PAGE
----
Aetna hit with lawsuit alleging discrimination against LGBTQ patients


Aetna’s coverage rules for infertility treatment are biased against LGBTQ patients, who are required to pay tens of thousands of dollars out of pocket even though heterosexual people face no cost sharing for the same care, the National Women’s Law Center alleges in a federal lawsuit filed Monday.

The suit, filed in the Southern District of New York, arises from a series of coverage denials faced by Emma Goidel, a 31-year-old woman covered under a Columbia University student plan administered by Aetna, which is owned by CVS Health.

The Aetna policy covers infertility services for individuals under 35 who fail to conceive after 12 months of “regular, unprotected sex” or via artificial insemination. For people over 35, Aetna covers infertility services for those who fail to conceive after six months. In all cases, Aetna’s definition of failing to conceive from “regular, unprotected sex” applies only to cisgender individuals and excludes LGBTQ people.

“Aetna’s discriminatory policy is an illegal tax on LGBTQ individuals that denies the equal rights of LGBTQ individuals to have children,” the complaint says.

Because Goidel and her partner are unable to have children according to Aetna’s definition of “regular, unprotected sex,” the insurer forces them to pay for at least 12 months of artificial insemination, violating state and federal laws that prohibit insurers from discriminating against enrollees’ sex or gender, the lawsuit says.

Aetna is investigating the facts behind the complaint, a spokespersom wrote in an email. “Aetna is committed to equal access to infertility coverage and reproductive health coverage for all its members,” the spokesperson wrote. “We will continue to strive toward improving access to services for our entire membership.”

The complaint has identified at least 17 other New York-based universities with similar Aetna policies, including the Icahn School of Medicine at Mt. Sinai, New York Medical College and Cornell University. The plaintiff’s attorneys seek to represent more than 150,000 students currently enrolled at these universities, as well as any future students who will be impacted by Aetna’s rules, in a class action.

“At best, these individuals incur great costs due to Aetna’s policy language,” the lawsuit says. “At worst, these exorbitant costs are prohibitive and entirely prevent people who are unable to shoulder them—disproportionately LGBTQ people of color—from becoming pregnant and starting a family.”

In September 2020, Goidel’s physician requested prior authorization for six cycles of intrauterine insemination. The same month, Aetna denied her claim because she did not meet the insurer’s standard for infertility.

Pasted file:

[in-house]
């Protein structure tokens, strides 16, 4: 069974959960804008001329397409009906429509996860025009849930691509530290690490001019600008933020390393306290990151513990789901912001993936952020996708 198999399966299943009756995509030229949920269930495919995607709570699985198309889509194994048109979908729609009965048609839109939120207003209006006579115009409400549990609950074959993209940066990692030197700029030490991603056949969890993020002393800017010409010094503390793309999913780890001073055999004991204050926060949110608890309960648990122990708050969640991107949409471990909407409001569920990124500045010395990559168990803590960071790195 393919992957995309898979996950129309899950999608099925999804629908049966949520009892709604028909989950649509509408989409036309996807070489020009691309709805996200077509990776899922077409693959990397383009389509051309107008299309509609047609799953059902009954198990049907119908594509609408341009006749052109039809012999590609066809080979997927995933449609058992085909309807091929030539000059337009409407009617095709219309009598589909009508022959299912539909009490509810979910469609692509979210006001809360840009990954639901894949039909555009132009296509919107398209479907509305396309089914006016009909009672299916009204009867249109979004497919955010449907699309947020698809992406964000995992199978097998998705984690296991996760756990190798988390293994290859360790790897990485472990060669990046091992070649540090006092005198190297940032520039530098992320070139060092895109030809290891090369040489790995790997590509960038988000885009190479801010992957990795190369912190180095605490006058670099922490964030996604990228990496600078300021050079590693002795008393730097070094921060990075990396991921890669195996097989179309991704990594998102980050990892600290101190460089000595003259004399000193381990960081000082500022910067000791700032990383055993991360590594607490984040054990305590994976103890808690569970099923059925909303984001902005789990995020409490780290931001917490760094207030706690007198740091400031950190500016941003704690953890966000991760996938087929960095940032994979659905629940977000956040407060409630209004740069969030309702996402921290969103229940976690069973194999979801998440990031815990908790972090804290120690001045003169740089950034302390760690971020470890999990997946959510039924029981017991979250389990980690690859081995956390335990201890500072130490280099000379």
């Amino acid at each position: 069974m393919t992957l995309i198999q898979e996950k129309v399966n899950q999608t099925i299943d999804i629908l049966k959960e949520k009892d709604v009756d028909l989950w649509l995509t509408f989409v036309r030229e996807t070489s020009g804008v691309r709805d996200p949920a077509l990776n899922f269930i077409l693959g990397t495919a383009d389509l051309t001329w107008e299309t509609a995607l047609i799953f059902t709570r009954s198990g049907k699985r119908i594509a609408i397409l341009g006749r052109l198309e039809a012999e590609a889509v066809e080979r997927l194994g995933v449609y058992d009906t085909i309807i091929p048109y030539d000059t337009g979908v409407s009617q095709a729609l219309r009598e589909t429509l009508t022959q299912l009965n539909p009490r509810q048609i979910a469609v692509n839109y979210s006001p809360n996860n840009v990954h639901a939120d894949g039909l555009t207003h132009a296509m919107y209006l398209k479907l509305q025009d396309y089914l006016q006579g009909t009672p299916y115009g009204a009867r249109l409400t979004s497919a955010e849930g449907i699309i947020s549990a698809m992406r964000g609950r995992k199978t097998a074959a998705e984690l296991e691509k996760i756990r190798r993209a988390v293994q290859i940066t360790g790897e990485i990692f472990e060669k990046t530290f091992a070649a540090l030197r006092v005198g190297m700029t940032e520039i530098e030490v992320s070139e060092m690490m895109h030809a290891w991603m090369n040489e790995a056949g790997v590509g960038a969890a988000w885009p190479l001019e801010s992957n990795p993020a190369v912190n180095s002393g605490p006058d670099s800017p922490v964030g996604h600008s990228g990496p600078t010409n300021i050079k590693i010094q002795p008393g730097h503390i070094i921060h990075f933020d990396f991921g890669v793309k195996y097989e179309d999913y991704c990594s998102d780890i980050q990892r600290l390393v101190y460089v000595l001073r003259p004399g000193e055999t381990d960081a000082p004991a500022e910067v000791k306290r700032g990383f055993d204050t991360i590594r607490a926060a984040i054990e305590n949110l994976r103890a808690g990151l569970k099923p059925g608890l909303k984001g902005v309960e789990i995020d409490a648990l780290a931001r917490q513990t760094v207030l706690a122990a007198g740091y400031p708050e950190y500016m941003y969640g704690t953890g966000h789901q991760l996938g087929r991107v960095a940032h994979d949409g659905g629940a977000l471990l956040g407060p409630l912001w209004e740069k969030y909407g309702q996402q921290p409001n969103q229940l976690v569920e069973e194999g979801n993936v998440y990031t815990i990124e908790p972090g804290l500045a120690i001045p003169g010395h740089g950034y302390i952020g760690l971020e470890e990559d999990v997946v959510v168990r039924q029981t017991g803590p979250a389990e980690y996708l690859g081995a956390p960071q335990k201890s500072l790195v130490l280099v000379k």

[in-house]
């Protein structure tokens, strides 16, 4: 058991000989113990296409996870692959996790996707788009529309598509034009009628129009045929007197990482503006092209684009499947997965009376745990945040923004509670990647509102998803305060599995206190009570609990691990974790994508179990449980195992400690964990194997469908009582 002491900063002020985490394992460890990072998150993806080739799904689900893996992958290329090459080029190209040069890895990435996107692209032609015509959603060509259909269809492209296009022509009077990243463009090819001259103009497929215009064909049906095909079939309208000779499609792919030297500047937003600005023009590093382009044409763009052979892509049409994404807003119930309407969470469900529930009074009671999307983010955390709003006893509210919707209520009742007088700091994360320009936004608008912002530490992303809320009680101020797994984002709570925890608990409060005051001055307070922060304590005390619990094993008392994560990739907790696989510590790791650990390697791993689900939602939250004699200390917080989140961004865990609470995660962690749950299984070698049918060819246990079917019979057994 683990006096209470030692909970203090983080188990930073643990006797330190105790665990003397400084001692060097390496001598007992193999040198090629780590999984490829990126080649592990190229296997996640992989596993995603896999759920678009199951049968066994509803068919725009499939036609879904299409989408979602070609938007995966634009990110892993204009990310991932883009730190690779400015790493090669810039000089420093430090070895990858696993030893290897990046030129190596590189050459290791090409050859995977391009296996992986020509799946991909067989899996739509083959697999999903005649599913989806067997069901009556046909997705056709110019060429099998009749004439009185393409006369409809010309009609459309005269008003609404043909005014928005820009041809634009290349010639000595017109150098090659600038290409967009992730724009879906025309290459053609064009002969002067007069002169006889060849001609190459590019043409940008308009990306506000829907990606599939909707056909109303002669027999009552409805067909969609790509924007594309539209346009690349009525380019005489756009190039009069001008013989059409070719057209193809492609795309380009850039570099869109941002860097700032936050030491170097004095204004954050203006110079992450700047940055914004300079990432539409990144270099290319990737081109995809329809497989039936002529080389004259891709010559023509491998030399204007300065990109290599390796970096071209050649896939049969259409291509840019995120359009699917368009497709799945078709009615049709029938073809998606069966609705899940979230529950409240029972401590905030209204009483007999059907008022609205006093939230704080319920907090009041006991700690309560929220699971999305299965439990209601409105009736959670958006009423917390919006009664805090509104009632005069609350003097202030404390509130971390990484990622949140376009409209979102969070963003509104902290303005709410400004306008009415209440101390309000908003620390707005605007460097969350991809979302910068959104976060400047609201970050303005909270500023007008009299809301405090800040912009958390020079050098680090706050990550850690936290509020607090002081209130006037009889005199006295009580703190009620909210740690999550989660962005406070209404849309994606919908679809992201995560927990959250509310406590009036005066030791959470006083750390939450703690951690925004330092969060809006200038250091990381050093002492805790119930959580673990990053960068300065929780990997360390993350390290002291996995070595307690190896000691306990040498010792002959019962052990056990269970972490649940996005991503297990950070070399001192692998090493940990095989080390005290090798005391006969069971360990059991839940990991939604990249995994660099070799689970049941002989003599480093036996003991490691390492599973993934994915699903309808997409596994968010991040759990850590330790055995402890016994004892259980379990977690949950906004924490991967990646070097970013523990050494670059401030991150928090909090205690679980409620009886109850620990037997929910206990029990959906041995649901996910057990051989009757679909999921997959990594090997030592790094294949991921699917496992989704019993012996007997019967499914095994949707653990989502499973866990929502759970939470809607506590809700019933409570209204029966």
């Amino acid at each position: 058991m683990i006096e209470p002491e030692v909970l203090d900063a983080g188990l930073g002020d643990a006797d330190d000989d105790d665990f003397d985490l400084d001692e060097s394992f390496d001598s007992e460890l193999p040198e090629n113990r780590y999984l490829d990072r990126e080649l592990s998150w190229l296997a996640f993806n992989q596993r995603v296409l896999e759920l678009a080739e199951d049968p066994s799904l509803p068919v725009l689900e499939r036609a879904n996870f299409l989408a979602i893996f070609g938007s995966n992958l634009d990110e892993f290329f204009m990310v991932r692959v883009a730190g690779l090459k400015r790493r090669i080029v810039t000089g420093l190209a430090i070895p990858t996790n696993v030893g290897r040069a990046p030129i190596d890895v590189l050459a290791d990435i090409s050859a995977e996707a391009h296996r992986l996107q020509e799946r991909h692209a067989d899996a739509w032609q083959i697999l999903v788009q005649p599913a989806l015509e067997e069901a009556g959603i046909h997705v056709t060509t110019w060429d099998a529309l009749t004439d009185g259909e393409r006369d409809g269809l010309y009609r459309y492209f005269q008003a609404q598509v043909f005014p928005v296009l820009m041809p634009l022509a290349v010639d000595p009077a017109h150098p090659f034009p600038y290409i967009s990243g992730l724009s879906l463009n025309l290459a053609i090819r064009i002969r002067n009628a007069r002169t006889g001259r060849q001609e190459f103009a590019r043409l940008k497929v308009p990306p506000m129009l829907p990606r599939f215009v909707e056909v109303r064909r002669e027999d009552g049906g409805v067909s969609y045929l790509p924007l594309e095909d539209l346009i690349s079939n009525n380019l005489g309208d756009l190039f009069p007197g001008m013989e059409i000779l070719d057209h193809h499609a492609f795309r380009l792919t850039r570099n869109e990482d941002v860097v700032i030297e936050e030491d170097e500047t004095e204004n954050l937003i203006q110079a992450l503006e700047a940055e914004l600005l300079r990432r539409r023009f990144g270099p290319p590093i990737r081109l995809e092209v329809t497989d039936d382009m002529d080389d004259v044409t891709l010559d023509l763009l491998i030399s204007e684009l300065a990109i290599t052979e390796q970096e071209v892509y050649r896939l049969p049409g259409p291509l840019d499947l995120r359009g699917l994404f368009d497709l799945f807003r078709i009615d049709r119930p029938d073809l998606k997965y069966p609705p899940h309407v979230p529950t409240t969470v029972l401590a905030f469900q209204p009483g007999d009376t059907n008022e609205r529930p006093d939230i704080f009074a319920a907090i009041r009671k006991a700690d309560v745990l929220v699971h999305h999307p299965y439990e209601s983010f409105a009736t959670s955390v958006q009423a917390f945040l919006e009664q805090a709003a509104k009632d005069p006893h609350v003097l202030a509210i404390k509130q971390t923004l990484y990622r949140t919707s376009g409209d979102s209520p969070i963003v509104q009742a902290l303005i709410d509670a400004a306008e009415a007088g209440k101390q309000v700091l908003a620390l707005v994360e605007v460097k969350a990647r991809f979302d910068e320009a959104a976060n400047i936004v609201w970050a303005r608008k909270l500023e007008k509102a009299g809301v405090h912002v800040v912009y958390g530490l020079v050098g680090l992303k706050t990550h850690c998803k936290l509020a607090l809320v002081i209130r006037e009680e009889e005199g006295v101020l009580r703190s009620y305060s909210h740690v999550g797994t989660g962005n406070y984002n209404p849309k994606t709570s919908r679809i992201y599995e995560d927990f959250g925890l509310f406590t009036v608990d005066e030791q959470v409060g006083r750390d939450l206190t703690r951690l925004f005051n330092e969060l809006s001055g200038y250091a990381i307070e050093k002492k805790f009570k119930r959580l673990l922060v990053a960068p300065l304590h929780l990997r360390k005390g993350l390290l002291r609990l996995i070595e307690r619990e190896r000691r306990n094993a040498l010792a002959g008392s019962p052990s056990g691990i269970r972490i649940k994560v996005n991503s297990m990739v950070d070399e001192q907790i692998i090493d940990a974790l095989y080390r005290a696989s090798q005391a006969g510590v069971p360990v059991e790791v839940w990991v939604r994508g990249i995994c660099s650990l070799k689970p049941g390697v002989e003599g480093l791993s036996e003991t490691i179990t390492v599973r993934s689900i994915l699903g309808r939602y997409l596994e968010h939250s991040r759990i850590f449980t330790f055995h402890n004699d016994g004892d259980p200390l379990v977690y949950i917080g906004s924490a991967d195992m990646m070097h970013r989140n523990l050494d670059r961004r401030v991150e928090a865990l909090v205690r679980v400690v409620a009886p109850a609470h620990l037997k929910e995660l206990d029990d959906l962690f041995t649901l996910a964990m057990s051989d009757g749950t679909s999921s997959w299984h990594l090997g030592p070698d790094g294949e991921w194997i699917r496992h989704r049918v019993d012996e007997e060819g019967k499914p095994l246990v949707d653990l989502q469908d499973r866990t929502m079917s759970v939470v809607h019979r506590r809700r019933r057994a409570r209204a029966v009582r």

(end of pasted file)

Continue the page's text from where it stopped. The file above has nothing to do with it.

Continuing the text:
Goidel went ahead with the procedures and paid for the out-of-pocket costs, spending more than $20,000 over the course of seven months for five cycles of intrauterine insemination. After her second cycle, Goidel experienced a miscarriage. After her fourth cycle, her doctor recommended in vitro fertilization, a costlier method the physician thought would be more successful. Goidel and her partner decided to try one more round of intrauterine insemination; she failed to get pregnant.

This May, the couple decided to attempt in vitro fertilization and Goidel’s doctor submitted a claim for coverage to Aetna, which the insurer denied because she had not attempted 12 rounds of artificial insemination. Goidel and her partner decided to pay for the nearly $20,500 in vitro fertilization procedures out of pocket and, two months later, Goidel experienced another miscarriage. Later that month, she and her partner decided to try another cycle of intrauterine insemination, which cost them $1,810.

Goidel’s sixth round of intrauterine insemination was successful and, after a year of trying and spending nearly $45,000, Goidel is now seven weeks pregnant. But because she has already experienced two miscarriages, she faces a significantly higher risk of losing another child, the lawsuit says. The couple continue to pay to store Goidel’s eggs for another round of intrauterine insemination.

The lawsuit claims that Aetna’s policy violates the Affordable Care Act rule that health plans receiving federal funding cannot discriminate on the basis of sexual orientation or gender identity. The insurer’s coverage also violates New York laws that prohibit sexual discrimination by providers and sites of public accommodation, according to the suit.

The plaintiff, who is represented by the National Women’s Law Center and the law firm Emery Celli Brinckerhoff Abady Ward & Maazel, aims to force Aetna to retract its policy. Goidel also seeks compensatory damages, punitive damages, reimbursement for attorney’s fees and any other relief the court deems just and equitable.



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